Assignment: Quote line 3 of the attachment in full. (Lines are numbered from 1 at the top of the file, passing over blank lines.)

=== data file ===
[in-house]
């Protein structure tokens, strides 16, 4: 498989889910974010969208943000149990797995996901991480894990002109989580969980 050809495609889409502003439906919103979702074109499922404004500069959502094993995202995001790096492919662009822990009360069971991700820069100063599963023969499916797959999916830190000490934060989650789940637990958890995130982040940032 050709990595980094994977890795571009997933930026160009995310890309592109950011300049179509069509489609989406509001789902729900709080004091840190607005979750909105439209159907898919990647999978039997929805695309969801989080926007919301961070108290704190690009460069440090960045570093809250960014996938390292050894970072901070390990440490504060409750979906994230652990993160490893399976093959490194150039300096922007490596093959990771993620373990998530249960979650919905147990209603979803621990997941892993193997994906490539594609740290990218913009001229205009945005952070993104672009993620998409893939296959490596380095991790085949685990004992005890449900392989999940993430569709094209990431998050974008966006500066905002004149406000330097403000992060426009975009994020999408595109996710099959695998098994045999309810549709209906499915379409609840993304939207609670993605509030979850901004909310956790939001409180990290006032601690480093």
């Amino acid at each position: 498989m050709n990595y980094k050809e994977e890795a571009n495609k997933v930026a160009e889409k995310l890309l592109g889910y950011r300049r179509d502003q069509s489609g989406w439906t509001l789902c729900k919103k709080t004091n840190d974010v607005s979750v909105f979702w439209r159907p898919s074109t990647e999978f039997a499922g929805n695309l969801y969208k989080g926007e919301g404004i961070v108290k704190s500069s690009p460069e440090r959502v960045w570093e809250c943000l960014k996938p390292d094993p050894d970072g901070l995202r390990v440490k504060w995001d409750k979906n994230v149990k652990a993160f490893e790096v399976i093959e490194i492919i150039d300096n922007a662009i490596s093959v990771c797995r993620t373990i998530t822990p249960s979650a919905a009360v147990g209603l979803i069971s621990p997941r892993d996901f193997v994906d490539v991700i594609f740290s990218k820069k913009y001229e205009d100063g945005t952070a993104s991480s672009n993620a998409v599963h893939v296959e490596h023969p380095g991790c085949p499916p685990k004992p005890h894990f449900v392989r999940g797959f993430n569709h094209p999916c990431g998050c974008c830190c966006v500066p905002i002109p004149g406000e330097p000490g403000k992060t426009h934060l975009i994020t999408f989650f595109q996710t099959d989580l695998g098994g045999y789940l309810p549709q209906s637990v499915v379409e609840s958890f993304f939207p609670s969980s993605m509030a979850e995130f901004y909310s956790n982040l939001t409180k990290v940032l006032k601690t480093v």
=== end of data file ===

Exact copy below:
């Amino acid at each position: 498989m050709n990595y980094k050809e994977e890795a571009n495609k997933v930026a160009e889409k995310l890309l592109g889910y950011r300049r179509d502003q069509s489609g989406w439906t509001l789902c729900k919103k709080t004091n840190d974010v607005s979750v909105f979702w439209r159907p898919s074109t990647e999978f039997a499922g929805n695309l969801y969208k989080g926007e919301g404004i961070v108290k704190s500069s690009p460069e440090r959502v960045w570093e809250c943000l960014k996938p390292d094993p050894d970072g901070l995202r390990v440490k504060w995001d409750k979906n994230v149990k652990a993160f490893e790096v399976i093959e490194i492919i150039d300096n922007a662009i490596s093959v990771c797995r993620t373990i998530t822990p249960s979650a919905a009360v147990g209603l979803i069971s621990p997941r892993d996901f193997v994906d490539v991700i594609f740290s990218k820069k913009y001229e205009d100063g945005t952070a993104s991480s672009n993620a998409v599963h893939v296959e490596h023969p380095g991790c085949p499916p685990k004992p005890h894990f449900v392989r999940g797959f993430n569709h094209p999916c990431g998050c974008c830190c966006v500066p905002i002109p004149g406000e330097p000490g403000k992060t426009h934060l975009i994020t999408f989650f595109q996710t099959d989580l695998g098994g045999y789940l309810p549709q209906s637990v499915v379409e609840s958890f993304f939207p609670s969980s993605m509030a979850e995130f901004y909310s956790n982040l939001t409180k990290v940032l006032k601690t480093v």